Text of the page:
Victoria Day garden idyll

Raised bed fully planted

I just ate an omelet made with wild leeks foraged from the nearby woods, shiitake mushrooms grown locally and outdoors, and the first spinach from our garden. The seeds were sown April 13. This is probably the earliest I’ve ever harvested my own spinach, as our southern exposure collects heat against the wall of the house. It might not be such a blessing in July, but for now I’m pleased.

This morning I also enjoyed watching a tiny wild bee pollinate the tomatoes.

Our official last frost date is May 17, but the actual last, very light frost happened around May 6 and was not enough to harm the already-planted tomatoes and peppers. Everything is planted now.

In case you’re interested, here’s what’s planted in the raised bed: (back row, left to right) scarlet runner beans, Cosmonaut Volkov tomato, peas, (second row) lovage, dill, kale, amaranth, spinach, sweet pepper, Thai basil, brussels sprouts, (third row) tarragon, sage, magenta spreen, lavender, leek, chard, arugula, (front row) thyme, spinach, onions, onions, leaf lettuce, carrots and calendula. Peppermint is growing in shade behind the house.

Barrels and raised bed

Container gardening can stretch the abundance of a small space. The pots contain (front row, from left) wild bergamot, cayenne pepper, Tiny Tim tomato, bush beans, zucchini, chives and rosemary. Hiding are lemon balm, basil, parsley, oregano, lemongrass and a later crop of leaf lettuce. The two containers on the edge of the stoop contain lemon verbena and Table Ace acorn squash, which apparently is compact enough to grow in barrels. I planted the squash last weekend and it’s the only thing that hasn’t germinated yet.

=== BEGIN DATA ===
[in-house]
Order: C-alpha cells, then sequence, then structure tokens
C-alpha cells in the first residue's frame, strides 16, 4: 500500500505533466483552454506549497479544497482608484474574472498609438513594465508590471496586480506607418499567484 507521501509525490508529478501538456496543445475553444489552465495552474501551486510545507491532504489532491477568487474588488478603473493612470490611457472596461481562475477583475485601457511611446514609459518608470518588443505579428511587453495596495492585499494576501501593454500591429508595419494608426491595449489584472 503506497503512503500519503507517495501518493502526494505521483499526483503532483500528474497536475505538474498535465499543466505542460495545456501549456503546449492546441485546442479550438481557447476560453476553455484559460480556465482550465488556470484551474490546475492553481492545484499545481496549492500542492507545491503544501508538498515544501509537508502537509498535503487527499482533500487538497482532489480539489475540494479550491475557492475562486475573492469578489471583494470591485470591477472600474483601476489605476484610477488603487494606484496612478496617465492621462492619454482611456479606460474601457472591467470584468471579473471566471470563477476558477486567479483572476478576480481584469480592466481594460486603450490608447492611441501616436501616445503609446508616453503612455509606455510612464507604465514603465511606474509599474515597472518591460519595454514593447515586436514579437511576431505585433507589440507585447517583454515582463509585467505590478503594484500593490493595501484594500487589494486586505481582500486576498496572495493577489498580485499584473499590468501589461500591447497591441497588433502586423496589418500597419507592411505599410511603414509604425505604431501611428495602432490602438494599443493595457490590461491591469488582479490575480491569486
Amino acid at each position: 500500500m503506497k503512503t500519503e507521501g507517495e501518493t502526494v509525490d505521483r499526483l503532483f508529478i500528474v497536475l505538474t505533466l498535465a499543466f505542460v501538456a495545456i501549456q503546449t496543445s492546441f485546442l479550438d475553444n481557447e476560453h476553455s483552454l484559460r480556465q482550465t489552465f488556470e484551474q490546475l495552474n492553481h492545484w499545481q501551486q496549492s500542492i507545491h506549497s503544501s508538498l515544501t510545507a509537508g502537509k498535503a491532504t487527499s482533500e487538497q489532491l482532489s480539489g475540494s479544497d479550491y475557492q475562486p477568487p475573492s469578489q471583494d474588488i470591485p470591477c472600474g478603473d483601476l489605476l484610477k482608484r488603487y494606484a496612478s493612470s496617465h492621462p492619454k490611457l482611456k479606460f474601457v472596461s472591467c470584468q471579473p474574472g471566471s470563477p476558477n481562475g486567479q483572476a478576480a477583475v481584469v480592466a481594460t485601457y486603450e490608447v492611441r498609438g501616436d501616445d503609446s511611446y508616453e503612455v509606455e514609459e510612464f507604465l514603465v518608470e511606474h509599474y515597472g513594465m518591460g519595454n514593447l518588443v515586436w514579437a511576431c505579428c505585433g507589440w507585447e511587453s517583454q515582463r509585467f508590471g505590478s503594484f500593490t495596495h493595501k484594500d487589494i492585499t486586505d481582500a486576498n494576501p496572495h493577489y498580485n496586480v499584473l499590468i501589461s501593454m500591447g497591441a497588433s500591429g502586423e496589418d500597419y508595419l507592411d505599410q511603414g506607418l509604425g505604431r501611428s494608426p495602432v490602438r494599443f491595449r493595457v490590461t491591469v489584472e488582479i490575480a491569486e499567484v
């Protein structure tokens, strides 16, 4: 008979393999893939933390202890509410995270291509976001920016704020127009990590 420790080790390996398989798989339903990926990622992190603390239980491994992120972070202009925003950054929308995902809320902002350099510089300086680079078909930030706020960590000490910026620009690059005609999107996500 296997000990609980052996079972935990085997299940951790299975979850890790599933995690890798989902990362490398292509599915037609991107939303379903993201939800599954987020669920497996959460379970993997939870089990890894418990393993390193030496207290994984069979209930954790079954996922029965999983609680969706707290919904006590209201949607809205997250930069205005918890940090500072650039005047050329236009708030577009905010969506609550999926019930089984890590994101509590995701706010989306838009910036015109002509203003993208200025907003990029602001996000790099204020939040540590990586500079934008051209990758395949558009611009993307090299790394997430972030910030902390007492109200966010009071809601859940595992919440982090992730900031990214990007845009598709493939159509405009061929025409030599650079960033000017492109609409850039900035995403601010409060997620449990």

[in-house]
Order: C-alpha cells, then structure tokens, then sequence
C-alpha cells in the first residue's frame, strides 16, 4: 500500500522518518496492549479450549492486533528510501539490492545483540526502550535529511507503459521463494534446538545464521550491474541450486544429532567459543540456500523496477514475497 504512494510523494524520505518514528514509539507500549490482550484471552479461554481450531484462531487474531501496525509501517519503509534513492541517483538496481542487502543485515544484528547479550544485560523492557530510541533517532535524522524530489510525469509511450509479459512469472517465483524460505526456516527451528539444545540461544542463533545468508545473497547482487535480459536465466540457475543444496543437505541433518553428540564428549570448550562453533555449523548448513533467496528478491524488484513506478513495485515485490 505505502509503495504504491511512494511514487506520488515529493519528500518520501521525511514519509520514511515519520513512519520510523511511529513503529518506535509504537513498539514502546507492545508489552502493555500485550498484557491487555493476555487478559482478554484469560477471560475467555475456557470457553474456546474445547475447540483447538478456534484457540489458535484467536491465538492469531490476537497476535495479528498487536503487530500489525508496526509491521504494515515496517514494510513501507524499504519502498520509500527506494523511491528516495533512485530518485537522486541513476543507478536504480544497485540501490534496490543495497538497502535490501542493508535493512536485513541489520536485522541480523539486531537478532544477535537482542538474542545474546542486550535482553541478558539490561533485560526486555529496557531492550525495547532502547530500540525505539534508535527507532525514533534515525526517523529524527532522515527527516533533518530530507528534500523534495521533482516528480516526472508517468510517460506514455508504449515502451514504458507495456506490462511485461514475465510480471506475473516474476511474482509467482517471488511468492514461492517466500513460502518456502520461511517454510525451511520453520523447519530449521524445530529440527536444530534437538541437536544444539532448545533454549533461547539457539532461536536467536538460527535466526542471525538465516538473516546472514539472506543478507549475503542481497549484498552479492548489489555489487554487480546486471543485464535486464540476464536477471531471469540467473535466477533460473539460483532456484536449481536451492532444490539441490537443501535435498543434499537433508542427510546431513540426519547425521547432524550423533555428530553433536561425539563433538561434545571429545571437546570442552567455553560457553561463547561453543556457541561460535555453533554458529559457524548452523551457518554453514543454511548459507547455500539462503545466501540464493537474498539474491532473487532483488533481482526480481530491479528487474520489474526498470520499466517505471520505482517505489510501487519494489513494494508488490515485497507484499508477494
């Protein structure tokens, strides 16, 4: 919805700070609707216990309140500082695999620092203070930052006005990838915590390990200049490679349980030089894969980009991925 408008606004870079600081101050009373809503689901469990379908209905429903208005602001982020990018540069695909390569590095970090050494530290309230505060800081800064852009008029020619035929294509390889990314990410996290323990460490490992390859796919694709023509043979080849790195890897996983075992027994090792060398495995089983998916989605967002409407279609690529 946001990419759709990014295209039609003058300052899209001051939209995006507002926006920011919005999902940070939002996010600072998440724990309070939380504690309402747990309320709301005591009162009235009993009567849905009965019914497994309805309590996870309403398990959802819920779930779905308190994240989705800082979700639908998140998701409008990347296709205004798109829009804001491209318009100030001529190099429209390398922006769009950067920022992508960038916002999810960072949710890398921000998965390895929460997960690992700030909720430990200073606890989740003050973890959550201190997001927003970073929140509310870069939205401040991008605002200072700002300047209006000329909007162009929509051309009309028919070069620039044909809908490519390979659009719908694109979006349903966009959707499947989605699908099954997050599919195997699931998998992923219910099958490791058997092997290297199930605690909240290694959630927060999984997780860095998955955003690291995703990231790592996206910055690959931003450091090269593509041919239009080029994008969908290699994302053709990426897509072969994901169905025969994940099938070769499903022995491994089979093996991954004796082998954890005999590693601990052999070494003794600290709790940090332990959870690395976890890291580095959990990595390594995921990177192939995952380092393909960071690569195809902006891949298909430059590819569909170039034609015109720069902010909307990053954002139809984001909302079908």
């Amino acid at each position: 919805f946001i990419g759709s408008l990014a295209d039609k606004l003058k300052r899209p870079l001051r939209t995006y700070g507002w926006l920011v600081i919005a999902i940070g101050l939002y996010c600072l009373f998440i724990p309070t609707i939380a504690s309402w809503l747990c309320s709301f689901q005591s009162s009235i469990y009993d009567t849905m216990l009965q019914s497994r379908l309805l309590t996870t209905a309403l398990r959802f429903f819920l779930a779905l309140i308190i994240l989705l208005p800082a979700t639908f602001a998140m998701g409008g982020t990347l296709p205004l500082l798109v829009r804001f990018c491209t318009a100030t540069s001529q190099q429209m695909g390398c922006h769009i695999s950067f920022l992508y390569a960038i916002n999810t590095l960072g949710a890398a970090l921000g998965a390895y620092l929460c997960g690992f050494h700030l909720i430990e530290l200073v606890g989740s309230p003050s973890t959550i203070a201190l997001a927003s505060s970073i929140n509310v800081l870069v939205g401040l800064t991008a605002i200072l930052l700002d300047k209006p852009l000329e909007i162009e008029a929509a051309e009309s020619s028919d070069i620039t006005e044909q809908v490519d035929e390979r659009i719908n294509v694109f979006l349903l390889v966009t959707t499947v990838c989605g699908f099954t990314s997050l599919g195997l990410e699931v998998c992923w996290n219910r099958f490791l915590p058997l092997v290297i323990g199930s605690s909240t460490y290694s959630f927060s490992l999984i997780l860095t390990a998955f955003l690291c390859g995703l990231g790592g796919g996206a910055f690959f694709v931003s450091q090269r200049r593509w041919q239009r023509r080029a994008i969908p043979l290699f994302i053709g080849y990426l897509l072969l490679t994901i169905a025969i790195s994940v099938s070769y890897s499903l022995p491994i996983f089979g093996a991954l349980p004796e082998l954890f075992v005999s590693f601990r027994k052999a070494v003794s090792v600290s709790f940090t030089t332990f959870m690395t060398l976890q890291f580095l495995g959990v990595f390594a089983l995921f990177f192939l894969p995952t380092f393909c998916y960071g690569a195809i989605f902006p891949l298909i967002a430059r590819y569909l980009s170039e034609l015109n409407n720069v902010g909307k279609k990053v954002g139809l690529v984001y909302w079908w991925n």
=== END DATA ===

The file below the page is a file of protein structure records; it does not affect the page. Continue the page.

Once spring greens have been harvested, more kale and beans can go into the ground, but I’m divinely tempted to replace the early spinach with another tomato; it’s not too late! This will be my best and most blessed experiment with succession planting. I’m amazed at the opportunity to plant a second crop before the end of May. A lot of food can come out of a little soil.

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